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November 23, 2020

Asynchronous JavaScript

by Charlotte Fereday

Here is a short recap of some fundamentals of using asynchronous JavaScript with some practical examples.

Why do I need to use asynchronous code again?

JavaScript by its nature is synchronous. Each line is executed in the order it appears in the code. It’s also single threaded, it can only execute one command at a time.

If we have an operation that takes some time to complete, we are effectively blocked waiting for it. A couple of common scenarios where this could happen are calling an API and waiting for a response, or querying a database and waiting for the results. Ultimately the impact of this is a slow and frustrating user experience, which can lead to users dropping off your website.

Asynchronous programming offers a way to bypass the synchronous single threaded nature of JavaScript, enabling us to execute code in the background.

Promises

Promises enable asynchronous programming in JavaScript. A promise creates a substitute for the awaited value of the asynchronous task and lets asynchronous methods return values like synchronous methods. Instead of immediately returning the final value, the asynchronous method returns a promise to supply the value at some future point.

Let's look at a couple of common ways of implementing Promises. The sample code is extracted from a toy project Security Dashboard I’m working on, more here for the curious.

Chained Promises

const fetchLatestDevToNewsPromiseChaining = () => {
  return fetch('https://dev.to/api/articles?per_page=5&tag=security')
    .then(response => response.json())
    .then(latestArticles => keyDevToInfo(latestArticles))
    .catch(err)
};

JavaScript’s built in Fetch API returns a promise object which we can then ‘chain’ promise methods on to, in order to handle the response.

.then() passes the return value of its callback to the function in the subsequent .then(), whilst .catch() handles a rejected promise. We can keep ‘chaining’ on more handling of the results by adding more promise methods.

Async / await

const fetchLatestDevToNewsAsyncAwait = async () => {
  try {
    const response = await fetch("https://dev.to/api/articles?per_page=5&tag=security")
    const latestArticles = await response.json()
    return keyDevToInfo(latestArticles)
  } catch (err) {
    return err
  }
}

The other common approach is to use async / await. We use the keyword async on the function declaration and then await immediately before the request to the API. Rather than using the promise methods to handle the response, we can simply write any further handling in the same way as any other synchronous JavaScript.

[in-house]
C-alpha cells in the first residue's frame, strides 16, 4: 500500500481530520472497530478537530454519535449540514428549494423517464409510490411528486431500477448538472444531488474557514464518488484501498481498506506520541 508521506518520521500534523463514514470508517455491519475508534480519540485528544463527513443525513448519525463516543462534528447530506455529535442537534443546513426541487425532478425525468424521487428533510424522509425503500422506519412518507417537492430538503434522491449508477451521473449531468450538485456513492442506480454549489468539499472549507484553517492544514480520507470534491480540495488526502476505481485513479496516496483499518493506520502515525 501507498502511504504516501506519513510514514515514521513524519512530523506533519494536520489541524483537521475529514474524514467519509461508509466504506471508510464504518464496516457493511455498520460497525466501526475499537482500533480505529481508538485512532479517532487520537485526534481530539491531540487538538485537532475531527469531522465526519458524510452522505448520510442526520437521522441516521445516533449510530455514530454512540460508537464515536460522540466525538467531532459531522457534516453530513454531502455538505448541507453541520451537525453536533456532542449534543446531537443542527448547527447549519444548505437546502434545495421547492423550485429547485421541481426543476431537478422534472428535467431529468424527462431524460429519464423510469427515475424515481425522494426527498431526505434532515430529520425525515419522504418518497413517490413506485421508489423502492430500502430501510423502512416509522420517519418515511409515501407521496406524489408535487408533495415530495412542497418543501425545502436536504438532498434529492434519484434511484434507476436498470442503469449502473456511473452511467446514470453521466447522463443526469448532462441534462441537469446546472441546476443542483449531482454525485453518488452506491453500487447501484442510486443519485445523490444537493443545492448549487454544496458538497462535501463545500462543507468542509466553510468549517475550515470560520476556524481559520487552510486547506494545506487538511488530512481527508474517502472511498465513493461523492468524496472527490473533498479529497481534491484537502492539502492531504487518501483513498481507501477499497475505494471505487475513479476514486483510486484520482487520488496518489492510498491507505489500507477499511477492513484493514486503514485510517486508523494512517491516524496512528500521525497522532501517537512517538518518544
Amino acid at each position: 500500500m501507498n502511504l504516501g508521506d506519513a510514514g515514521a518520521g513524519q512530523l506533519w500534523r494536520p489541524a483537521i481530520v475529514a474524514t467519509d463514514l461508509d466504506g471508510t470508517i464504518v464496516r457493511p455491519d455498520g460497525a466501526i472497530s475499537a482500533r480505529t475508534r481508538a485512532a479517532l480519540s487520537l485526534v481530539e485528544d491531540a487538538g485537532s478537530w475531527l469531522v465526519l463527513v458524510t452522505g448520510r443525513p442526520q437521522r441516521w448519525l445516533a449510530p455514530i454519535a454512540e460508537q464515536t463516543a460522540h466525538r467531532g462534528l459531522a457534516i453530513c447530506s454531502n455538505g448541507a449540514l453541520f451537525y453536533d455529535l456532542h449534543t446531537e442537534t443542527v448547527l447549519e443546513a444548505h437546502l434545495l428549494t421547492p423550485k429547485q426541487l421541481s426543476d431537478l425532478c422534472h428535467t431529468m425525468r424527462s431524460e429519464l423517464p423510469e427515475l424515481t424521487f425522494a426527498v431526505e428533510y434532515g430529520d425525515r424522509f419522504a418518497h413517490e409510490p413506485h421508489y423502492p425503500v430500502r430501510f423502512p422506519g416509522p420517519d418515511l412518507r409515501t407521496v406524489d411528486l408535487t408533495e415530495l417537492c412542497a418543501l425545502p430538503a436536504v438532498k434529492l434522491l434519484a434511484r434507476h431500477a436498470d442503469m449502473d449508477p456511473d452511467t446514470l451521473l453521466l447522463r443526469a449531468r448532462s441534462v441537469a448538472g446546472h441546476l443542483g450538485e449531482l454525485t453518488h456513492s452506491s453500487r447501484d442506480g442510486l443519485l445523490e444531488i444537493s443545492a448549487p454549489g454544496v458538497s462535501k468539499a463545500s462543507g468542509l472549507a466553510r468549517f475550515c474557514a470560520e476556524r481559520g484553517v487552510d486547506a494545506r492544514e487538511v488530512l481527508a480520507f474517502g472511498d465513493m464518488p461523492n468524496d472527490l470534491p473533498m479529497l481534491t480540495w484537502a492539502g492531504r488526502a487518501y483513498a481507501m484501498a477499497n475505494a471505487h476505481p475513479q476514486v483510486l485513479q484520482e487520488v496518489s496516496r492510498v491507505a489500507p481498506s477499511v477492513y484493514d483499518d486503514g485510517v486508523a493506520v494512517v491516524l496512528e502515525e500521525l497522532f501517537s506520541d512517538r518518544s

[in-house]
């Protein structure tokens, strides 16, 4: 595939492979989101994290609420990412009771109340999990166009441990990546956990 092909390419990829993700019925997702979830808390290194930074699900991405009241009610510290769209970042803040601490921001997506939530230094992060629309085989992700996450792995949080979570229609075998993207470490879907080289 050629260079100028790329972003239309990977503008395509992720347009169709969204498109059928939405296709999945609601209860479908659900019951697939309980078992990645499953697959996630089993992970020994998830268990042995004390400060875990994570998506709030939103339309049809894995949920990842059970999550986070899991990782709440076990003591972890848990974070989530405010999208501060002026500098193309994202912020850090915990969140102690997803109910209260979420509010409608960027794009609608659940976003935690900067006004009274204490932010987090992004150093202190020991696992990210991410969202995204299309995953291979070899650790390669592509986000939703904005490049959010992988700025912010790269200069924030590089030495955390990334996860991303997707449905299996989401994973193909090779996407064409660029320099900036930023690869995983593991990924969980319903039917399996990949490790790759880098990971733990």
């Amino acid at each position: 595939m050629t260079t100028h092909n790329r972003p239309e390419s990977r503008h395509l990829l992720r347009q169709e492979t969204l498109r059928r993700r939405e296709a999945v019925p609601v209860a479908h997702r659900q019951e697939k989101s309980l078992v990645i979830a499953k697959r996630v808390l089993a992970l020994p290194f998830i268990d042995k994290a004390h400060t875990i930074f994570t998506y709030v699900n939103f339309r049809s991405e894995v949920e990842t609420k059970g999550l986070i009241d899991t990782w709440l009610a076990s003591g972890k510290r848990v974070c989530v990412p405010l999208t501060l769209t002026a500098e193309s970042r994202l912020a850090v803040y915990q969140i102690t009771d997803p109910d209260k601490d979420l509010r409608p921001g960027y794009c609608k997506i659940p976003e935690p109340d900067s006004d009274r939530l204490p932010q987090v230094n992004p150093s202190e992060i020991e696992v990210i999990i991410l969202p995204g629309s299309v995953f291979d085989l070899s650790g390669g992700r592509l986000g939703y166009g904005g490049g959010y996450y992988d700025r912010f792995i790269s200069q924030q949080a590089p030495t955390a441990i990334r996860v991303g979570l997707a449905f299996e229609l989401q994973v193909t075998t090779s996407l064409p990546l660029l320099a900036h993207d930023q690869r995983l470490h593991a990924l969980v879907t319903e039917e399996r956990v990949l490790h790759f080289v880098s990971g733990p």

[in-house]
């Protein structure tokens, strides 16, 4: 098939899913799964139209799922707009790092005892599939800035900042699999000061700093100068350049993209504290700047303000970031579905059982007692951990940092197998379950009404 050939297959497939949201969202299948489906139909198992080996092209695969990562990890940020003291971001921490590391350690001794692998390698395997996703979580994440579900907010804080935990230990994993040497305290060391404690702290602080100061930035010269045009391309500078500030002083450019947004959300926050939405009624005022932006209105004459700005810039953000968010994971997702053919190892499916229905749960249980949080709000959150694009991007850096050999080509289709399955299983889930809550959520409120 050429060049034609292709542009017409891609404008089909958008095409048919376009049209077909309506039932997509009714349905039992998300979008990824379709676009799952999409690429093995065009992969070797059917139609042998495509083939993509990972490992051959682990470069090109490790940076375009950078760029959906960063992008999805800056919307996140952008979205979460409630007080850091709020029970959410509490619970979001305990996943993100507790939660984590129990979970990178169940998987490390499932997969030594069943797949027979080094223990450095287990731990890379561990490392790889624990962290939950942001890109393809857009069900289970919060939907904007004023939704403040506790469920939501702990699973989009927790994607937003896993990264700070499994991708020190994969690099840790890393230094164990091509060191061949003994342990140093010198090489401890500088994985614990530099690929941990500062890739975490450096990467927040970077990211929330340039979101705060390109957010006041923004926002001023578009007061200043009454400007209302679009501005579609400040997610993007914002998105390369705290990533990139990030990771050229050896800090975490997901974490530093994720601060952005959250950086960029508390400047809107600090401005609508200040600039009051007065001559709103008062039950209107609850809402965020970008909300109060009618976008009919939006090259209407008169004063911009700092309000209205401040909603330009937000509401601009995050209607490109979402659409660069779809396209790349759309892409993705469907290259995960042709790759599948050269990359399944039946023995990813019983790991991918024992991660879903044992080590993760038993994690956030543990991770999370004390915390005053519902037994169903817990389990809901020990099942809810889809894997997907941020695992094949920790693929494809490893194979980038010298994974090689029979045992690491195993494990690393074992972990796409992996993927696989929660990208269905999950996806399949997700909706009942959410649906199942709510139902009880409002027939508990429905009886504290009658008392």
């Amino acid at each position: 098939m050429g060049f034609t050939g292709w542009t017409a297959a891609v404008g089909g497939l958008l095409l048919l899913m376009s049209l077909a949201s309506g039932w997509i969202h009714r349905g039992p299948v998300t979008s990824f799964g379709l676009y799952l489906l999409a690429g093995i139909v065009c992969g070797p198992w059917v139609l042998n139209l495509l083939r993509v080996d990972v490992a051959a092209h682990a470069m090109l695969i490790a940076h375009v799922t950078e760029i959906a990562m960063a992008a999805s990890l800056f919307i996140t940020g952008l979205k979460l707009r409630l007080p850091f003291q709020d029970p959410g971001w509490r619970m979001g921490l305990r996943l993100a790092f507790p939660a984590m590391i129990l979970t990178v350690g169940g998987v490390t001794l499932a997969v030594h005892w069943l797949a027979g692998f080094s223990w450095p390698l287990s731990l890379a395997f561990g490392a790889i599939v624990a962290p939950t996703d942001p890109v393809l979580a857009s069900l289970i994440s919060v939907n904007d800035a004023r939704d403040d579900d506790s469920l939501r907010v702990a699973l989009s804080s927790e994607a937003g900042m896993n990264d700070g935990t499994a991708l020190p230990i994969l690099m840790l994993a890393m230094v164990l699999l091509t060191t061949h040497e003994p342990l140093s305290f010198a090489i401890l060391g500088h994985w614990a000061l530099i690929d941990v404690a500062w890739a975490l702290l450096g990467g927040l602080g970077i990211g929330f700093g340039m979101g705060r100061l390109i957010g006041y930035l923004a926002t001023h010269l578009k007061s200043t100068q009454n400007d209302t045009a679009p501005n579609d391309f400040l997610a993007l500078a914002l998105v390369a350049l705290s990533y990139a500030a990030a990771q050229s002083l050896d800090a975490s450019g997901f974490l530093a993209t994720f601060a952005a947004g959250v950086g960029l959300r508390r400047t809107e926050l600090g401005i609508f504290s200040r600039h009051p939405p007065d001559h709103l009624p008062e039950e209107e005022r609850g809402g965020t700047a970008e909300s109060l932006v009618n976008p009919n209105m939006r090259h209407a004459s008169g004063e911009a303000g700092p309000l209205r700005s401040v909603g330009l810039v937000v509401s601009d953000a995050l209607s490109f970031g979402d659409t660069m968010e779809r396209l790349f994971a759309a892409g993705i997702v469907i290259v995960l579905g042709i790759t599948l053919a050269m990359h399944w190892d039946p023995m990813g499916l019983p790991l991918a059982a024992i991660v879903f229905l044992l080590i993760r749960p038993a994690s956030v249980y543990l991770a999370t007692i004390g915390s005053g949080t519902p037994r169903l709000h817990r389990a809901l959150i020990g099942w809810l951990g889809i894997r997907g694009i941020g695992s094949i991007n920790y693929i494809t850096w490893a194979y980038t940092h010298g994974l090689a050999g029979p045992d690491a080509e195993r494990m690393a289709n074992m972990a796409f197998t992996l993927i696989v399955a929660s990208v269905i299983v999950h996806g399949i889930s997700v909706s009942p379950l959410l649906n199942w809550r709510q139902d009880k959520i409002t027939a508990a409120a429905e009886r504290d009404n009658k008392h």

As we’re not using promise methods here we should handle any rejected promises using a try / catch block.

What you’ll notice in both cases is that we don’t need to literally create the Promise object: most libraries that assist with making a request to an API will by default return a promise object. It’s fairly rare to need to use the Promise constructor.

Handling promises

Whether you’re using chained promises or async / await to write asynchronous JavaScript, a promise will be returned, and so when calling the function wrapping the asynchronous code we also need to settle the promise to get the value back.

There are some ways these can be handled via built in iterable methods from JavaScript, here are a few very handy ones for settling results of multiple promises:

Promise.all

Promise.all([fetchLatestDevToNewsPromiseChaining(), fetchLatestDevToNewsAsyncAwait()])
  .then(([chained, async]) => {
    createFile([...chained, ...async])
  })

Promise.all is a good option for asynchronous tasks that are dependent on another. If one of the promises is rejected, it will immediately return its value. If all the promises are resolved you’ll get back the value of the settled promise in the same order the promises were executed.

This may not be a great choice if you don’t know the size of the array of promises being passed in, as it can cause concurrency problems.

Promise.allSettled

Promise.allSettled([fetchLatestDevToNewsPromiseChaining(), fetchLatestDevToNewsAsyncAwait()])
  .then(([chained, async]) => {
    createFile([...chained, ...async])
  })

Promise.allSettled is handy for asynchronous tasks that aren’t dependent on one another and so don’t need to be rejected immediately. It’s very similar to Promise.all except that at the end you’ll get the results of the promises regardless of whether they are rejected or resolved.

Promise.race

Promise.race([fetchLatestDevToNewsPromiseChaining(), fetchLatestDevToNewsAsyncAwait()])
  .then(([chained, async]) => {
    createFile([...chained, ...async])
  })

Promise.race is useful when you want to get the result of the first promise to either resolve or reject. As soon as it has one it will return that result - so it wouldn’t be a good candidate to use in this code.

So ... should I use chained promises or async / await?

We’ve looked at two common approaches for handling asynchronous code in JavaScript: chained promises and async / await.

What’s the difference between these two approaches? Not much: choosing one or the other is more of a stylistic preference.

Using async / await makes the code more readable and easier to reason about because it reads more like synchronous code. Likewise, if there are many subsequent actions to perform, using multiple chained promises in the code may be harder to understand.

On the other hand, it could also be argued that if it’s a simple operation with few subsequent actions chained then the built in .catch() method reads very clearly.

Whichever approach you take, thank your lucky stars that you have the option to avoid callback hell!

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